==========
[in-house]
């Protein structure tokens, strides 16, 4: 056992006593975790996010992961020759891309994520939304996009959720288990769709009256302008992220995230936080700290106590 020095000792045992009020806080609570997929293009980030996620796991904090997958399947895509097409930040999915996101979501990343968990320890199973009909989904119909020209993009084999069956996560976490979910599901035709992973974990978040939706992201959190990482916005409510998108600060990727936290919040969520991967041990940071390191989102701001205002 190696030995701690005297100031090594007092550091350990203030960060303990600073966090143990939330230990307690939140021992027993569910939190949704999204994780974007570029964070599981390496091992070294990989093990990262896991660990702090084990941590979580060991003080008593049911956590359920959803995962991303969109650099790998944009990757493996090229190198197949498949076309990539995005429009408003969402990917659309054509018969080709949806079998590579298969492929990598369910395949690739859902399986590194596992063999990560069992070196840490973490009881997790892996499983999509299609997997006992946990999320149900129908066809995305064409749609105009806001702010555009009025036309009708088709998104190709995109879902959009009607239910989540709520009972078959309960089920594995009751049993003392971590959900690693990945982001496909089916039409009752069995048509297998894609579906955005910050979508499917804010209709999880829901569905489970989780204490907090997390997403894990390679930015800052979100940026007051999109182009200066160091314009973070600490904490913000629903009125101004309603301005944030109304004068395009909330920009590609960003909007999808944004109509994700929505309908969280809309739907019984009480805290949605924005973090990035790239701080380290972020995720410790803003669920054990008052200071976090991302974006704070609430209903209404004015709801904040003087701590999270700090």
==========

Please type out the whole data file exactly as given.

[in-house]
């Protein structure tokens, strides 16, 4: 056992006593975790996010992961020759891309994520939304996009959720288990769709009256302008992220995230936080700290106590 020095000792045992009020806080609570997929293009980030996620796991904090997958399947895509097409930040999915996101979501990343968990320890199973009909989904119909020209993009084999069956996560976490979910599901035709992973974990978040939706992201959190990482916005409510998108600060990727936290919040969520991967041990940071390191989102701001205002 190696030995701690005297100031090594007092550091350990203030960060303990600073966090143990939330230990307690939140021992027993569910939190949704999204994780974007570029964070599981390496091992070294990989093990990262896991660990702090084990941590979580060991003080008593049911956590359920959803995962991303969109650099790998944009990757493996090229190198197949498949076309990539995005429009408003969402990917659309054509018969080709949806079998590579298969492929990598369910395949690739859902399986590194596992063999990560069992070196840490973490009881997790892996499983999509299609997997006992946990999320149900129908066809995305064409749609105009806001702010555009009025036309009708088709998104190709995109879902959009009607239910989540709520009972078959309960089920594995009751049993003392971590959900690693990945982001496909089916039409009752069995048509297998894609579906955005910050979508499917804010209709999880829901569905489970989780204490907090997390997403894990390679930015800052979100940026007051999109182009200066160091314009973070600490904490913000629903009125101004309603301005944030109304004068395009909330920009590609960003909007999808944004109509994700929505309908969280809309739907019984009480805290949605924005973090990035790239701080380290972020995720410790803003669920054990008052200071976090991302974006704070609430209903209404004015709801904040003087701590999270700090």